No matter, how appeasing any technological advancement may be, it eventually commands furtherance. Radio Frequency Identification (RFID) is one such invention in tracking technology, made to replace Barcodes, being their faster, wireless and sturdy alternative, though the complete replacement of Barcodes is still a question. The technology uses radiofrequency waves to retrieve information or data for identification of products, aims to go beyond product labelling and is looked upon for some really mindboggling applications in various industries in future.
With RFID application to detect the enemy asset in second world war, the tracking technology has got on with commercial applications too.
Ever cerebrated over that tiny microchip tucked secretly in your newly bought branded Tee or even in your new jogging sneakers?
Well, these are the technological means adopted by luxury brands to intercept counterfeits by local brands selling fake products in the market.
It is interesting to note that, these tiny convoluted squares are loaded with a really complex set of micro-devices like a microchip, antenna, case and also a battery – the internal source of power, if it’s an active tag. When the data reading device is brought to face a passive tag, it produces electromagnetic field to generate current in the antenna that powers the chip placed in the center of the tag. The chip transmits all the information in it to the reader which is further sent to the database maintained in computer system. During this process, the tag is required to stay powered continuously and a condenser assures so.
In a semi-passive tag, only the chip stays powered, while the antenna doesn’t as it is not required to transmit information. It is powered just to increase the reading range, whenever required.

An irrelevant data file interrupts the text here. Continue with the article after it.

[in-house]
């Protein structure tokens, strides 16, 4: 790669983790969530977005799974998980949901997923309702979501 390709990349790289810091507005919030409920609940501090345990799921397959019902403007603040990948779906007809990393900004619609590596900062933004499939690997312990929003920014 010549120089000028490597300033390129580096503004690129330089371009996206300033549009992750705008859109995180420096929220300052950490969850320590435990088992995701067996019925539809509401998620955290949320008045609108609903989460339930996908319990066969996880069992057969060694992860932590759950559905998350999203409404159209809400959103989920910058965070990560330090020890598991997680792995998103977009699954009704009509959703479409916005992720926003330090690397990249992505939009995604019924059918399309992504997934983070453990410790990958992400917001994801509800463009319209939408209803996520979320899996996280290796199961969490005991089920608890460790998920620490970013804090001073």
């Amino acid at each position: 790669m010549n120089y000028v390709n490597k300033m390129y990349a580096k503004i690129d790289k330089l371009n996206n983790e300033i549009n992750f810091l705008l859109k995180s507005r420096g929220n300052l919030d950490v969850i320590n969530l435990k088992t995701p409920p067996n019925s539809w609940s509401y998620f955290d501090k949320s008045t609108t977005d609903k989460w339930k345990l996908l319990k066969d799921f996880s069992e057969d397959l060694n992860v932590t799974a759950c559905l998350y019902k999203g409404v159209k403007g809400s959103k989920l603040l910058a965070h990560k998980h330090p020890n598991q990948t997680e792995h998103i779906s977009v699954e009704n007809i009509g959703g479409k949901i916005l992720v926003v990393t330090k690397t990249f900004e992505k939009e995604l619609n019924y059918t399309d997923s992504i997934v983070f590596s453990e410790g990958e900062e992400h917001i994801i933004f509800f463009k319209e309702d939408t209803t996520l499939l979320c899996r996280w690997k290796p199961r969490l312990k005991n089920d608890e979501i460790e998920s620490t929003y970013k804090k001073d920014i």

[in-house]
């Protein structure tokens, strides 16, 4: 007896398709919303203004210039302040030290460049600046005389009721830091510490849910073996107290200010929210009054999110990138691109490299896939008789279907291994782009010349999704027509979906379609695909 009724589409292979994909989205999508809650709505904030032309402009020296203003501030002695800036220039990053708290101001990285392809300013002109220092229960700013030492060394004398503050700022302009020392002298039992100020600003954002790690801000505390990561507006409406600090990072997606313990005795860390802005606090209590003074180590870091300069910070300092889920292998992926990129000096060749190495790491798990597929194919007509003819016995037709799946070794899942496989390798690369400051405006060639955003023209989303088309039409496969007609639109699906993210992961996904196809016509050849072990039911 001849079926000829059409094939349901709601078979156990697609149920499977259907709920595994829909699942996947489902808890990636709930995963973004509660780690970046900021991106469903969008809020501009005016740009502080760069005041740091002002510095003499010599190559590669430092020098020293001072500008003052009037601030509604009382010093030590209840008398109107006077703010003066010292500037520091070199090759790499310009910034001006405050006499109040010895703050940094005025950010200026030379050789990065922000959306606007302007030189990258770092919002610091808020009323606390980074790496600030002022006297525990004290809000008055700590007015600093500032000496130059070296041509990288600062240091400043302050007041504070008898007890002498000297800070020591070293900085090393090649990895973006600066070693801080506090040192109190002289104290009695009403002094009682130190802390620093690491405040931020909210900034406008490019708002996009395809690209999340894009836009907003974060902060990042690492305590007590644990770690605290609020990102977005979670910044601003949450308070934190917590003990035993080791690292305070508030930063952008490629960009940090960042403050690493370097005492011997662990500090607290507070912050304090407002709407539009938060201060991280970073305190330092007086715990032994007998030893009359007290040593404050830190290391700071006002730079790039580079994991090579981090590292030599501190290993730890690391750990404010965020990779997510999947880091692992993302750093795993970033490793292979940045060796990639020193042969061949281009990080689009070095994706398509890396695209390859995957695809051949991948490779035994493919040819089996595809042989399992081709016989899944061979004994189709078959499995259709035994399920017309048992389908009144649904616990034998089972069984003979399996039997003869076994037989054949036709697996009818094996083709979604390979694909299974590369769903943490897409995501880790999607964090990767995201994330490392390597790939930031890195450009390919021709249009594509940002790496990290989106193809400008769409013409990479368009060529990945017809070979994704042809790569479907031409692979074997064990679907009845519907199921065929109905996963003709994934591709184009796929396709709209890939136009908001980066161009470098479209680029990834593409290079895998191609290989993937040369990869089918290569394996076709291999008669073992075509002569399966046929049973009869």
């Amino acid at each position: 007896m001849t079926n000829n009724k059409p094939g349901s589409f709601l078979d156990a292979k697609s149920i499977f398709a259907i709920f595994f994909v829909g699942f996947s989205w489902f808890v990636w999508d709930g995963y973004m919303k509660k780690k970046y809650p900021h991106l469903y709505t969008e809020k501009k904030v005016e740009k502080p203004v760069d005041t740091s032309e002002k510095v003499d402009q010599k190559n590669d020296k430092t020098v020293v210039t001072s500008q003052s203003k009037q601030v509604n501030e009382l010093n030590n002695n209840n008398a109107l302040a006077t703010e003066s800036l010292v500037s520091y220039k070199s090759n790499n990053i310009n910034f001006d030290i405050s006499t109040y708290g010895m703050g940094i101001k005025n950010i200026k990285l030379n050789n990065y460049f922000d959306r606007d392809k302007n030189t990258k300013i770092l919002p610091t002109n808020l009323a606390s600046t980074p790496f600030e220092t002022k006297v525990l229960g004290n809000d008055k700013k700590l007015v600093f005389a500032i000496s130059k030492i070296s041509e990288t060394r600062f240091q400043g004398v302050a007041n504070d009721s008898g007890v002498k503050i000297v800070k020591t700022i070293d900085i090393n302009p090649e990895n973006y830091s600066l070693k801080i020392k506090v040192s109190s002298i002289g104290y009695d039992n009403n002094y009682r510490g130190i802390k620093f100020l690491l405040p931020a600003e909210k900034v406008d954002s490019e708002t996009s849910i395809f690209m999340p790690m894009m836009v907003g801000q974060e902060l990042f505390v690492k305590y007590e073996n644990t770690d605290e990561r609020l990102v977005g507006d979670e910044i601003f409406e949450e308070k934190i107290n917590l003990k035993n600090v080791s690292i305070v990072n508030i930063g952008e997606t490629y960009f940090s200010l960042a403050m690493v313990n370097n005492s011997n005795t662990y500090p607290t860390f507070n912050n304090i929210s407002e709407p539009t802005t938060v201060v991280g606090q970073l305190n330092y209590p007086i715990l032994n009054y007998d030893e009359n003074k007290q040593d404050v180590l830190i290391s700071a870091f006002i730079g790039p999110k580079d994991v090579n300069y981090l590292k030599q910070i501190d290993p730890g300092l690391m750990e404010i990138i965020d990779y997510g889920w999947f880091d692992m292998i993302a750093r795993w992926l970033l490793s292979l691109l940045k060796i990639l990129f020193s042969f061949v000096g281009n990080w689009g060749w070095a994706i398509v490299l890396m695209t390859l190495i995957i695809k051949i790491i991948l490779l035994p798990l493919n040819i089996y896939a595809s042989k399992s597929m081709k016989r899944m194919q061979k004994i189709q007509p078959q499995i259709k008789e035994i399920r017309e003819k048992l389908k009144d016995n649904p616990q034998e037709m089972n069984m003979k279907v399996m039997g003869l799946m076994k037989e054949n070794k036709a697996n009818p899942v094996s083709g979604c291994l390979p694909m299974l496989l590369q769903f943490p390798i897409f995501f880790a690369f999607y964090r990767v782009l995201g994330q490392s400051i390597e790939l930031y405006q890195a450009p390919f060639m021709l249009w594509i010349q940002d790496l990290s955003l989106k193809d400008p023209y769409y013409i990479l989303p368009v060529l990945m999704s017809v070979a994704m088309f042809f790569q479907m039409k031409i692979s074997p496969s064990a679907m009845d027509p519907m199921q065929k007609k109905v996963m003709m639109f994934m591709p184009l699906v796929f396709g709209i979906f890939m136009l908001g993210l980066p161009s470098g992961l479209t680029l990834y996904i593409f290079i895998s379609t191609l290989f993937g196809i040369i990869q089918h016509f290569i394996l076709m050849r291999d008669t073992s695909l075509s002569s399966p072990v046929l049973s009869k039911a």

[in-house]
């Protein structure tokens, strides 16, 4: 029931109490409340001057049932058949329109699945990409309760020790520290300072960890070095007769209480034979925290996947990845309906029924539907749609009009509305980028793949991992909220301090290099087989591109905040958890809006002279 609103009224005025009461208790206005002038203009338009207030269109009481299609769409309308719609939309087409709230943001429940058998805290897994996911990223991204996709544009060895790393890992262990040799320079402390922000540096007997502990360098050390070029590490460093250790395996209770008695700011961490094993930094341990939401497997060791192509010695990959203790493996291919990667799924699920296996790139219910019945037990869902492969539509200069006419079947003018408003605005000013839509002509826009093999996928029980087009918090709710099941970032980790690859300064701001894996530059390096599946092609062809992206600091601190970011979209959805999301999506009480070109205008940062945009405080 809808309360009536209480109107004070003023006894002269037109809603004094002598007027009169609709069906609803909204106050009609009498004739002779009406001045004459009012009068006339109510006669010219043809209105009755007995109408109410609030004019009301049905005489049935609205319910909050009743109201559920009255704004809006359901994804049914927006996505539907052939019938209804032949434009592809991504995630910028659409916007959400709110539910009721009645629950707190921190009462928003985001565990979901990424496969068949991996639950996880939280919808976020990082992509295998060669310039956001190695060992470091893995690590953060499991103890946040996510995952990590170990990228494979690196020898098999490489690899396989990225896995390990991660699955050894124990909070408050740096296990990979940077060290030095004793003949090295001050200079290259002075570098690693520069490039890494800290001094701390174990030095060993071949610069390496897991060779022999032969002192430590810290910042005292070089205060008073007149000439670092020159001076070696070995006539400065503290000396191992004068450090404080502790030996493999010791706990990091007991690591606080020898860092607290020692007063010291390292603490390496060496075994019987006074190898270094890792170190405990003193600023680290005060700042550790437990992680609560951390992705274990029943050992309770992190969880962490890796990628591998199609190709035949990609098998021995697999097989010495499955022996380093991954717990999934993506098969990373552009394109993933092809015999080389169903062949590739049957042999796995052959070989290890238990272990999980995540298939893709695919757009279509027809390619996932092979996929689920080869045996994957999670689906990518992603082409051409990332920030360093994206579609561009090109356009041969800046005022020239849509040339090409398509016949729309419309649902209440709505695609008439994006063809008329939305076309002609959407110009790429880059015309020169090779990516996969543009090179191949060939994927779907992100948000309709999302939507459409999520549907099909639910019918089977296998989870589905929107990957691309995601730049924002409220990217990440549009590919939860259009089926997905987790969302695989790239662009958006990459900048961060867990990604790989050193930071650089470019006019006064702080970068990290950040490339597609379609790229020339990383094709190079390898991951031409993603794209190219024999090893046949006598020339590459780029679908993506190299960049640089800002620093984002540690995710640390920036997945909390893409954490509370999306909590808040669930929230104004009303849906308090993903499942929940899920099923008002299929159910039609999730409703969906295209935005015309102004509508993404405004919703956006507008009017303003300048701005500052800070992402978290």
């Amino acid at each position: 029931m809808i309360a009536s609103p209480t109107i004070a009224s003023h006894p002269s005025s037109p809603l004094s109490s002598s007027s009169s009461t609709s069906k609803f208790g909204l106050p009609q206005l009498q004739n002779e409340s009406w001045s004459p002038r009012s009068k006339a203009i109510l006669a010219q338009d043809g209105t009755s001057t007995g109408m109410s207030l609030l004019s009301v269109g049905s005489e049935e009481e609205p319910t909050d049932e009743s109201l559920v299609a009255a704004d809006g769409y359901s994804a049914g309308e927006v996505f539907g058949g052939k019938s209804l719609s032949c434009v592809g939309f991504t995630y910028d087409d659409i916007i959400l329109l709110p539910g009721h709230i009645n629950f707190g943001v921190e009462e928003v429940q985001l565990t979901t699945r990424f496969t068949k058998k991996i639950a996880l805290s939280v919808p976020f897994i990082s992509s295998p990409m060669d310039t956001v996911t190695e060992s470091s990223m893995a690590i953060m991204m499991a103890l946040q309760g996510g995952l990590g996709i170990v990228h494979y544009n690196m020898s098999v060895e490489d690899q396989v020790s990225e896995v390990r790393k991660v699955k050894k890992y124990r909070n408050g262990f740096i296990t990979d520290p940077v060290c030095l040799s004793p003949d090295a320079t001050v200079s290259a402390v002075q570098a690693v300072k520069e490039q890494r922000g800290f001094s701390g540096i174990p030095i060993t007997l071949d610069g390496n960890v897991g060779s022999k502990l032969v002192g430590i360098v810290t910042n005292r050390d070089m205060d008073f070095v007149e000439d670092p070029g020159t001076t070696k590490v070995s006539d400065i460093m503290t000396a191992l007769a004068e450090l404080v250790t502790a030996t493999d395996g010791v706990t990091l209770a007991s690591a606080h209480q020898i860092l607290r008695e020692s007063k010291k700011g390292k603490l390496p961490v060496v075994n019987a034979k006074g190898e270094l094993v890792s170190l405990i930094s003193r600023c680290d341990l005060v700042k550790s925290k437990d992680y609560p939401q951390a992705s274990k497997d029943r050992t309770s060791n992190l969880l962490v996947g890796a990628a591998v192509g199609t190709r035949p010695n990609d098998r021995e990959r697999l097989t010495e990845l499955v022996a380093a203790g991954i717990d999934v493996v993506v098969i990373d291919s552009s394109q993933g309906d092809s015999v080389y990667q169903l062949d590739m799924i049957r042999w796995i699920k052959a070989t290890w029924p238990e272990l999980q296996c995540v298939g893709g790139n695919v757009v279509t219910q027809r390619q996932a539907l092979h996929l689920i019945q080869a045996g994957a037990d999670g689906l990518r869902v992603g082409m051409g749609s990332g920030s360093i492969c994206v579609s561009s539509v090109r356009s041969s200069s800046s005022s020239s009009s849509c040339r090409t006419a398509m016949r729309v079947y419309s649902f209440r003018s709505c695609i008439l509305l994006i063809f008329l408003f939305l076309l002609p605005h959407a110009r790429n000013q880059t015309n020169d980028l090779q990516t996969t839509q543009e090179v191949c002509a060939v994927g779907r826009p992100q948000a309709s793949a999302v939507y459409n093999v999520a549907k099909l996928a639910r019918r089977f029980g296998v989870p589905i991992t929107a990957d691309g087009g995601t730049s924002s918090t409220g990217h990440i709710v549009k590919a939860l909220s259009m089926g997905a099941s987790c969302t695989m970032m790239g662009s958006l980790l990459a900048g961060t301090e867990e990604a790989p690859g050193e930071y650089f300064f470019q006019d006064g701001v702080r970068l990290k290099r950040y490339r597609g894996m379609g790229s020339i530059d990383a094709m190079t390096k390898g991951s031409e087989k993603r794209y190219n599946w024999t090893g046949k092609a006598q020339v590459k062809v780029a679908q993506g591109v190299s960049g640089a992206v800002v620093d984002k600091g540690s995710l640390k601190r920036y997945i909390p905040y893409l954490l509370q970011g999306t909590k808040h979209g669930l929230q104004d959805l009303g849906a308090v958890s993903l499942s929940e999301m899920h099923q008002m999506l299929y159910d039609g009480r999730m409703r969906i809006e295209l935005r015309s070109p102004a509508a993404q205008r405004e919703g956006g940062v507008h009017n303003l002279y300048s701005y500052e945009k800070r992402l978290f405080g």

The active tags contain a battery which keeps both the microchip and antenna powered. They enable far quicker data retrieval both from the tag and database as well. The database where the retrieved information is sent, replies with current price and also the additional information like ongoing discount or any other scheme related to the product.
A RFID reader can read as many as 20 tags in just one go while a Barcode reader needs to placed and aimed at the tag for correct data retrieval. RFID tags simplify the process complexities in inventory system, being a step ahead of Barcodes.
So you will be expecting those exciting microchips snuggled in your pair of boxers, right? Well, be prepared for the disappointment as Barcodes don’t seem to be replaced by RFID tags, at least in near future. The culprit is relatively higher cost of RFID tags as compared to Barcodes which are simply printed on product packs only.
Despite the fact that RFID had already been invented and is in application since decades, yet it could never get as much acceptance to be able to take over the tracking process completely from Barcodes, especially in retail industry. Products still carry Barcodes, as RFID tags will be too expensive to be made for every product. The quest for methods of producing cheaper tags is still on!
While at one corner of the lab, where attempts are being made to produce cheaper RFID tags, the other corner is buzzing with getting smaller, infact micro-size tags. These tags measurable in microns, still need to be tinier so that they can be implanted in human cells for better tracking and understanding of them as well as the cancer cells floating in the body. This will be a trail-blazing step towards cancer treatment and prevention utilizing RFID technology.